That is a very important question, and it was well worth waiting for. I do not dismiss £200 million lightly, without coupling it with the observation—as I did—that employers and their representatives in Europe joined hands with trade union representatives in agreeing that the measures be adopted.

Mr. Bercow

indicated dissent.

Mr. Mandelson

I am sorry if the hon. Gentleman cannot agree, but that is his Euro-sceptic privilege. He agrees with nothing that comes within a million miles of the European Commission. An agreed measure was proposed, and this country would do well to implement it.

The right hon. Member for Wokingham is doubtless about to leap to his feet to disown the previous Government's record in office, as he spent our last debate doing, and say, "Not my fault, guy. All the others' doing. I was nowhere near the clot when the decisions were taken." I do not know what the right hon. Member for Huntingdon (Mr. Major), who is lurking on the Back Benches ready to intervene, will have to say about that. Incidentally, the entire House will join me in offering him our sincere congratulations on his new honour.

I for one am sick of the Tories disowning their record: macro-economic instability; a relentless cycle of boom and bust, which cost a million jobs every time they had to slam on the brakes; a huge productivity gap; a real performance shortfall, with no statistical fiddle, as the right hon. Member for Wokingham asserts; and a culture of social exclusion, with millions throughout the land cast aside with no skills, education, jobs or hope. Those people had a vote, and they used it at the last election. We started immediately to put things back together again.

I do not pretend that all is rosy in the economy. Anyone with half an eye on the world economy, a quarter of which is now experiencing recession, knows that all is not rosy. However, despite the Asian crisis, Britain's exports to Europe and the United States continue to grow in both value and volume. Employment rose by 124,000 in the three months to September, and we continue to attract record inward investment. This week, the Economist intelligence unit—not Millbank—announced that we remain one of the most favourable locations for investment in the world. The right hon. Gentleman may be interested to know that it cited, in particular, Labour Britain's business-friendly climate, the sophistication of our capital markets and the fact that our labour market will remain one of the most flexible in the world as the reasons for our continuing to be a number one target for inward investment.

We have made it clear in the legislative plans announced in the Gracious Speech that this country's future depends on realising the potential of our people. It is no longer acceptable to write off one third of the population through sheer neglect. They deserve better. We began to provide that on 2 May 1997, and we shall continue to do so in the coming Session.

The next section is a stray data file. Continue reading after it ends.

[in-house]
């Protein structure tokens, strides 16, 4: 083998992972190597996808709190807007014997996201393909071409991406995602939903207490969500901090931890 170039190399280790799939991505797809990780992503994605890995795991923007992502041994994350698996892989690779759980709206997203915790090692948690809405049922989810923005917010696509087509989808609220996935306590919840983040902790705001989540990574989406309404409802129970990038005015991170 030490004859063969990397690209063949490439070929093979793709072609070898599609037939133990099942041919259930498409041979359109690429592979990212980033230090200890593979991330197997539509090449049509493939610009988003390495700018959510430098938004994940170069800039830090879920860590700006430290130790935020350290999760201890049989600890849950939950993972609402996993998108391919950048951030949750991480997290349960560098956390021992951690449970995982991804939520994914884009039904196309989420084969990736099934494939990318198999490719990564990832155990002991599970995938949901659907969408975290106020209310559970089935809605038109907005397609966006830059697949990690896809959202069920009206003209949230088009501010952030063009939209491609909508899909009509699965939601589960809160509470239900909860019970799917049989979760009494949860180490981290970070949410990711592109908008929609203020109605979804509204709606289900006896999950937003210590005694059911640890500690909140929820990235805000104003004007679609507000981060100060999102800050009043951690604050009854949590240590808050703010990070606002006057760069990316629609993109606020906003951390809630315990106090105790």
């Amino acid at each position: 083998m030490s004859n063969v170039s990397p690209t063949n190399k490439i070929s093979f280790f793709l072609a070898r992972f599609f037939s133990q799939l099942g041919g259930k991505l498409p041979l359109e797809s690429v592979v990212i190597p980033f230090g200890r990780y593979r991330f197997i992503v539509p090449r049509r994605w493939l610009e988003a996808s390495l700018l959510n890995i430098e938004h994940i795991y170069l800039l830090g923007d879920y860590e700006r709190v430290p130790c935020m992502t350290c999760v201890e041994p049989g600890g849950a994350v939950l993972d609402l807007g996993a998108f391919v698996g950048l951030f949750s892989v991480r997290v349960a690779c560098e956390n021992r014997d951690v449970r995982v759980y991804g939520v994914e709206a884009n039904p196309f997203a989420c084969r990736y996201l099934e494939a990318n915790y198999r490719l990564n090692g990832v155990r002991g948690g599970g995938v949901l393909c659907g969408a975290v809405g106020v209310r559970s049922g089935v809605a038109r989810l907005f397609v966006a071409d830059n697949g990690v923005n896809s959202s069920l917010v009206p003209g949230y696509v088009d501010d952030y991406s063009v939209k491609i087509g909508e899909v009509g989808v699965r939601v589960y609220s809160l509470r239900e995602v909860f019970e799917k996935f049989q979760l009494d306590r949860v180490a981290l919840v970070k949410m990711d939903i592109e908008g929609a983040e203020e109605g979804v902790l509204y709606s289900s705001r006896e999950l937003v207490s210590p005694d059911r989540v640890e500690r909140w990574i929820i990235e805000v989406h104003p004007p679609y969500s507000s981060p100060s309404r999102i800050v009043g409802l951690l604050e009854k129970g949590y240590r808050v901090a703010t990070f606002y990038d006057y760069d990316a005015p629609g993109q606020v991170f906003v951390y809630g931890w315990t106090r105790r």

4.25 pm
Mr. John Redwood (Wokingham)

We are thrice blessed in this debate. We are blessed with the presence of the Minister of State, the hon. Member for Makerfield (Mr. McCartney), who is listening attentively.The Spectator named him a parliamentarian of the year in the award ceremony earlier today. I am sure that we all want to congratulate him. He may need our commiserations, because I understand that he is the "Minister to Watch". Some Ministers who are watched too closely never recover from the experience, but it is perhaps the Secretary of State who should watch out, because the Minister of State has shown himself to be a formidable performer over the years.

Our second blessing is the participation of my hon. Friend the Member for Buckingham (Mr. Bercow). I am not surprised that the Secretary of State was so reluctant to take his interventions, because he won the award of "Back Bencher to Watch". I have been watching him for a long time, and I like what I see. He is not afraid to tell the truth and to threaten the Government.[Interruption.] Before Labour Members get too excited, I should point out that they were part of the conspiracy to close my hon. Friend down in this important debate. They knew that he would put the Secretary of State on the spot, so they had to give him some cover and protection.

Our third blessing is that we are honoured with the presence of the Secretary of State, on his most recent visit from cyberspace. He delivered a virtual speech. I wondered whether the parade of platitudes would ever end, and whether he would mention British industry. We had to drag it out of him by interventions and questions. He even seemed tired of his own monotonous tone of voice. It was a dreadful performance from the Secretary of State, and it will not go unnoticed in the industrial heartlands of this country.